May 8, 2011, 10:11 PM EDT
So this is how it ends. What felt like an inevitable run to the second three-peat for Kobe Bryant, the fourth three-peat for Phil Jackson, and yet another championship for the Los Angeles Lakers, ended in nothing but misery and classlessness in Dallas, Texas. A Hall of Fame coach most known for his motivational tactics witnesses his team outright quit, then conduct themselves in a reprehensible manner, down 30.
This from a veteran, the guy who when plugged in is the difference between a Lakers win and a loss more often than not. It wasn’t the worst foul, it was just so blatantly intentional. Odom was ineffective, along with the entirety of the Lakers. But to respond with such a petty approach as he is being swept out? It’s not even outrageous. It’s just sad.
Not as sad as Andrew Bynum, though.
Classless? Check. Unnecessary? Check. Predictable? You betcha. This is Andrew Bynum, who put Gerald Wallace in the hospital, and cracked Michael Beasley on a similar play this season. He was excused for it being an accident both times, but this just reaffirms the fact that Bynum’s still emotionally volatile to the point of recklessness. It’s a shame because if there was one Laker who actually played with intensity and execution, it’s Andrew Bynum. But Bynum won’t be displaying those skills for several games next season as he’ll be serving a very well-deserved suspension.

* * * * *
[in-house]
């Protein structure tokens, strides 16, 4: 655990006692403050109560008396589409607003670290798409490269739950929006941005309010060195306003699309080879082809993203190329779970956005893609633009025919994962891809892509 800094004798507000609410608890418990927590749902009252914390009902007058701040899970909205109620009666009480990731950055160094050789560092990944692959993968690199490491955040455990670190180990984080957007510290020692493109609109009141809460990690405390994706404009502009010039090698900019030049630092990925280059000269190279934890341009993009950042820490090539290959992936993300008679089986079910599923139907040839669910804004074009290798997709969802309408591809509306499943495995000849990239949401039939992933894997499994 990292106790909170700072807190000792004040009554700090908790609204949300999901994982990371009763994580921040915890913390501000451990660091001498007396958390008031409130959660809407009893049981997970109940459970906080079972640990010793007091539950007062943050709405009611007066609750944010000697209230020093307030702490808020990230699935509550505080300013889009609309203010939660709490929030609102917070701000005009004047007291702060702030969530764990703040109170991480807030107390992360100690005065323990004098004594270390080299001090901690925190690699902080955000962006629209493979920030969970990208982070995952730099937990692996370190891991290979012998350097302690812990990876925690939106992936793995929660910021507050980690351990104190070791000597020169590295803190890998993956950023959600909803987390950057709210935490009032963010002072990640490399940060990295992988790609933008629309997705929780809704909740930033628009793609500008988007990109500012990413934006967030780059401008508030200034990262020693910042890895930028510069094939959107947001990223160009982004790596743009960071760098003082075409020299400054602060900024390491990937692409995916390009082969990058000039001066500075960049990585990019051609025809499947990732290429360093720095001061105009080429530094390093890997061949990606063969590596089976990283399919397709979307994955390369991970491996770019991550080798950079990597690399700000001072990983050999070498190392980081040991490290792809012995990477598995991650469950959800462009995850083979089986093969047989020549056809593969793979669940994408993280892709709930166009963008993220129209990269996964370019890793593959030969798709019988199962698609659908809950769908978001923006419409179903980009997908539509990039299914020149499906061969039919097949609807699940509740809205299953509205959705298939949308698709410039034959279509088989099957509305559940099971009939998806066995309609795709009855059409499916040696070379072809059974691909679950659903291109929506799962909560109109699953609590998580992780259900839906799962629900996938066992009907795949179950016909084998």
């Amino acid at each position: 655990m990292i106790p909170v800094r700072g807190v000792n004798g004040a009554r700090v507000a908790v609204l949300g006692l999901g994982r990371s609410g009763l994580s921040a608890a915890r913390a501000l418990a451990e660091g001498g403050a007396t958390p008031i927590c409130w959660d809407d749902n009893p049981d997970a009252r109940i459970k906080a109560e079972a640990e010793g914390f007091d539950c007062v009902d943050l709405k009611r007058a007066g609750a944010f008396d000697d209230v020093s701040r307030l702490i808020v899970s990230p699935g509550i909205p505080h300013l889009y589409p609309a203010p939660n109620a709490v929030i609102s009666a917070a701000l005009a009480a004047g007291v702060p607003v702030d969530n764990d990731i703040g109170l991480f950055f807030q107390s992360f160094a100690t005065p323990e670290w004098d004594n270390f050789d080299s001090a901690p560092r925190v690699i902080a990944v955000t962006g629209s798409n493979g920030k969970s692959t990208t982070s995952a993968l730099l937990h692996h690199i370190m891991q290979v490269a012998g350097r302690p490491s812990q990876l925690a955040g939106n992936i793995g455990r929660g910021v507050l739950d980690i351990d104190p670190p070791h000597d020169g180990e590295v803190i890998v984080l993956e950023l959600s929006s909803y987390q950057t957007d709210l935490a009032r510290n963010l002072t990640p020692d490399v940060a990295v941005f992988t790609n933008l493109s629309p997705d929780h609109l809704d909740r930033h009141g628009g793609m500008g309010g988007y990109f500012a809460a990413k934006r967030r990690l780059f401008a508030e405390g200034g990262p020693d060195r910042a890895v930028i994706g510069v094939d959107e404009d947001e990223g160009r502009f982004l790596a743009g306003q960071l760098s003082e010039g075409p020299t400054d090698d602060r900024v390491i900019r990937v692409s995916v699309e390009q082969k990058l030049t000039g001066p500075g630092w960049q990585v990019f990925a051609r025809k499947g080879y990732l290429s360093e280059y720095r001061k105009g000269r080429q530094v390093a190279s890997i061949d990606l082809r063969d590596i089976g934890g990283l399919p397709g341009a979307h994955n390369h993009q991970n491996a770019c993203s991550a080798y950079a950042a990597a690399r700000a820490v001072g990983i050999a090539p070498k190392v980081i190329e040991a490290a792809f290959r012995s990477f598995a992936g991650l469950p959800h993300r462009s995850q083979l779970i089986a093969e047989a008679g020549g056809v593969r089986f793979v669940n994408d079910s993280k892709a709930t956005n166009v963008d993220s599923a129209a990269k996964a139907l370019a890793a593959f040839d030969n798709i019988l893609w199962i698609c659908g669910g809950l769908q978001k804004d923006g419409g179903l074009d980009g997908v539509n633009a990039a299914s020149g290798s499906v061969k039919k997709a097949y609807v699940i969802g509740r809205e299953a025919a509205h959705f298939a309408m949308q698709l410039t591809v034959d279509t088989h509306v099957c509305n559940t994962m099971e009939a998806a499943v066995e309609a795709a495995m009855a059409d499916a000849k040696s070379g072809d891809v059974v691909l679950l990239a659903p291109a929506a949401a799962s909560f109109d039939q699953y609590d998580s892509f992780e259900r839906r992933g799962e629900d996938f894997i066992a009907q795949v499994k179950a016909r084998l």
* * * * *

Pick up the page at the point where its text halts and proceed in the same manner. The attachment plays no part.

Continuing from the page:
So what was more disgusting? A champion going down in such an effortless failure or the players responding to said adversity by committing petty fouls and drawing ejections? The winner is no one.
But the lack of effort should be noted as well. Instead of fighting to the bitter end and making a simple adjustment: defending the three and forcing the Mavericks to beat them inside, the Lakers stood by and watched as Jason Terry nailed three after three after three. Derek Fisher occasionally strolled by to try and “run him off” but on several possessions, no one was there.
This is the franchise of Magic Johnson and Kareem Abdul-Jabbar, of Robert Horry, the .04 shot, the Shaq alley-oop, and the past two championships. And instead the Zen Master watched as his troops failed to commit, then committed an epic display of petulance to send him off. Nothing can tarnish the legacy of the Lakers, arguably the greatest franchise in the NBA, in all of sports.
But man, did they try hard in Game 4.
- NBA lands in Africa trying to put down roots, which is all about youth programs, infrastructure 0
- Report: Kings expected to hire Nancy Lieberman as assistant coach 8
- Report: Hawks’ Mike Scott arrested for felony drug possession 16
- Gilbert Arenas on LeBron James: “James isn’t a #1 option..and yes I (didn’t stutter)” 46
- Report: Veteran point guard Andre Miller reaches one-year deal with Timberwolves 10
- Who is still out there: Top 10 free agents still on the market 14
- Donald Trump says he’s becoming a Mavericks fan after Mark Cuban’s comments 48
- Report: Michael Jordan shot down Boston draft-day effort to get Charlotte No. 9 pick 31